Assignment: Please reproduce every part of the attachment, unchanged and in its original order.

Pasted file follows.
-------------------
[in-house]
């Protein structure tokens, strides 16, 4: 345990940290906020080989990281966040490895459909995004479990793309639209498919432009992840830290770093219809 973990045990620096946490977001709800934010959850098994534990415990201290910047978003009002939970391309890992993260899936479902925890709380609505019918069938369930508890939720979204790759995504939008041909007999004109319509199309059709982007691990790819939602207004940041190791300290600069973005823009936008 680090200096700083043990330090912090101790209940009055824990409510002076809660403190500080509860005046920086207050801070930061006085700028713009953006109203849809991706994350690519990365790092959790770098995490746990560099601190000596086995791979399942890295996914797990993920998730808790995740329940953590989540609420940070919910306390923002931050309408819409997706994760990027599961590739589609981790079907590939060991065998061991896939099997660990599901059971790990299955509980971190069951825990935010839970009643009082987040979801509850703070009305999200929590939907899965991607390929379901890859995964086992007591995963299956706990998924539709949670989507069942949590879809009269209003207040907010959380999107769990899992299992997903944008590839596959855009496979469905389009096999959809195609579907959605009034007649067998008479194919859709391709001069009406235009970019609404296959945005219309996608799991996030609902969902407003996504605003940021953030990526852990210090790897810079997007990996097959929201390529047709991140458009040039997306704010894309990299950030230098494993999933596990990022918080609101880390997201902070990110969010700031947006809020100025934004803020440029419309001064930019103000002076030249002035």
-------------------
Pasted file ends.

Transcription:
[in-house]
């Protein structure tokens, strides 16, 4: 345990940290906020080989990281966040490895459909995004479990793309639209498919432009992840830290770093219809 973990045990620096946490977001709800934010959850098994534990415990201290910047978003009002939970391309890992993260899936479902925890709380609505019918069938369930508890939720979204790759995504939008041909007999004109319509199309059709982007691990790819939602207004940041190791300290600069973005823009936008 680090200096700083043990330090912090101790209940009055824990409510002076809660403190500080509860005046920086207050801070930061006085700028713009953006109203849809991706994350690519990365790092959790770098995490746990560099601190000596086995791979399942890295996914797990993920998730808790995740329940953590989540609420940070919910306390923002931050309408819409997706994760990027599961590739589609981790079907590939060991065998061991896939099997660990599901059971790990299955509980971190069951825990935010839970009643009082987040979801509850703070009305999200929590939907899965991607390929379901890859995964086992007591995963299956706990998924539709949670989507069942949590879809009269209003207040907010959380999107769990899992299992997903944008590839596959855009496979469905389009096999959809195609579907959605009034007649067998008479194919859709391709001069009406235009970019609404296959945005219309996608799991996030609902969902407003996504605003940021953030990526852990210090790897810079997007990996097959929201390529047709991140458009040039997306704010894309990299950030230098494993999933596990990022918080609101880390997201902070990110969010700031947006809020100025934004803020440029419309001064930019103000002076030249002035």